Exhibition Reviews | Visual Arts

what I thought I saw

what I thought I saw is an evolving photo/essay book designed to catch you off guard. It’s also an exhibit that challenges the way you look at people and the assumptions you make about them. And most of all, it’s a concept that makes you question how much you really know about how you see the world.

Here is a case in point: you look at the photograph of an attractive young man in a football uniform and maybe speculate that he grew up to marry a cheerleader, have several children and live a charmed life. But you would be wrong – Derrick* did marry and become a father, but several years ago he surgically became Jessica*, and recently elected to become Derrick again.

Or, you could see the photograph of a high-powered lawyer and idly wonder what kind of home life she has while working 65 hours a week. Whatever life you imagined, however, probably wouldn’t include “happily married polygamous wife responsible for earning money to help raise her and her sister-wives’ 35 children.”

And then there’s the photograph of a former Playboy Bunny enticing you with a big smile. Maybe you think she is whiling away her days reminiscing about rowdy parties in Hugh Hefner’s mansion. But are you wrong?

These and others are the people who populate the world of Kim Silcox, Peta Owens-Liston, Amy Albo, and Sasha Polak, two writers and two photographers who want you to stop for a moment and question your certainty about what you think you see. A selection of photographs and essays from their (unpublished) book will be on display at Art Access Gallery March 21 – April 11, 2008.

what I thought I saw is the “heartchild” of photographer Kim Silcox. |0| She says she conceived of the idea after taking an “Artist’s Way” class at the Tao Institute with Rick Graham. Silcox recalls looking around at her classmates and wondering why they were all wearing masks and so afraid to share themselves with others. In fact, Silcox’s first idea was to write a book called “Fear,” which would examine the reluctance humans have to reveal their innermost thoughts and experiences. This was the seed that grew into what I thought I saw.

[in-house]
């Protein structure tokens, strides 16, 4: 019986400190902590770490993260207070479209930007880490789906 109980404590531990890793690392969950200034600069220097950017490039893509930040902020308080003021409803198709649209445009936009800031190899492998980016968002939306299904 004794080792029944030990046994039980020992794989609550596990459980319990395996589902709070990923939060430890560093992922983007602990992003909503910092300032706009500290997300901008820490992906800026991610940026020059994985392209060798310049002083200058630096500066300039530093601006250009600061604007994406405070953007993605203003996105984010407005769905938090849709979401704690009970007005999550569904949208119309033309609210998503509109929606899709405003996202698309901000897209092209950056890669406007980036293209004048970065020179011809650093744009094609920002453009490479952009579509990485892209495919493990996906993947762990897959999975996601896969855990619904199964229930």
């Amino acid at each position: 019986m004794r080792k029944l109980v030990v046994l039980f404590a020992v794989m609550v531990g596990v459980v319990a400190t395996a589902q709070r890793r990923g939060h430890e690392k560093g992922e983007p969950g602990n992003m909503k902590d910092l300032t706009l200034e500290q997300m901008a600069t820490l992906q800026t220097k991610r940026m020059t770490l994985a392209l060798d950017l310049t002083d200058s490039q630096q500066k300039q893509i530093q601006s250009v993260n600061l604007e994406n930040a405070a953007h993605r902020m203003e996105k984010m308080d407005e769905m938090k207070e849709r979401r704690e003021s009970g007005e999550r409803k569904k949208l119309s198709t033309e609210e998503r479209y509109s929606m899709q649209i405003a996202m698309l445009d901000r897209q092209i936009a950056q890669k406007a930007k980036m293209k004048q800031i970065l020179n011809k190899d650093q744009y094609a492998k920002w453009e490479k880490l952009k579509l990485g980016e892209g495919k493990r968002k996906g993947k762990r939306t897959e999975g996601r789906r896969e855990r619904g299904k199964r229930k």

Silcox mulled the project over on her own until a year and a half ago when she heard about a mother at her kids’ school who is a writer for Time Magazine. She approached Peta Owens-Liston |1|and outlined the idea. “The premise of the book just hooked me,” says Owens-Liston. “I loved the idea of breaking down stereotypes and giving people a chance to understand others. It’s sort of like taking black and white views and wildly shaking them up so they get all grey.”

Owens-Liston asked if she could talk to Amy Albo, |2| another mother at the school. Albo was also intrigued with the project and offered to do some of the writing and editing. Sasha Polak |3| is the latest recruit and has one photograph in the exhibit.

what I thought I saw gained momentum about a year ago when Silcox secured funding from the Jarvis and Constance Doctorow Family Foundation. She and Owens-Liston immediately started brainstorming about whom they might interview, and spent days (and nights) surfing the internet looking for possibilities. Silcox, in particular, has joined several online forums so she can participate in discussions and meet people virtually. For instance, she recently joined “Inked, Inc.,” a group of tattoo aficionados that includes Douglas*, a straight-laced litigator who sports elaborate tattoos on most areas of his body covered by long pants and a shirt. Silcox is still hoping to convince him to be a part of the book.

Silcox and Owens-Liston met Logan through a reference from friends. Logan is a Salt Lake resident who has a rare condition called Miller’s Syndrome that includes hearing difficulties, numerous physical disabilities, and trouble with depression. He is often approached by people as if he had a severe mental disability, but in fact he is a very intelligent person and talented artist. Logan says of his condition, “I wear on the outside what most people wear on the inside.”

Silcox and Owens-Liston share responsibility for each story they write and photograph. They both talk to the person ahead of time, Silcox sets up a 4-5 hour photo shoot, and Owens-Liston follows with several hours of interviewing. “These people share so much of themselves with us and then send us away with new insights and a more open mind.” says photographer Silcox. “When I’m taking their photographs, I calm myself by recalling what my dad, a photographer, always told me: ‘Kim, the beauty is already there, you just have to capture it.'”

what I thought I saw will eventually profile up to 20 people. If you have any ideas or thoughts about the project, please email ideas@whatithoughtisaw.com. A selection of photographs and essays from the (unpublished) book will be on display at Art Access Gallery March 21 – April 11.

Names have been changed for privacy reasons.

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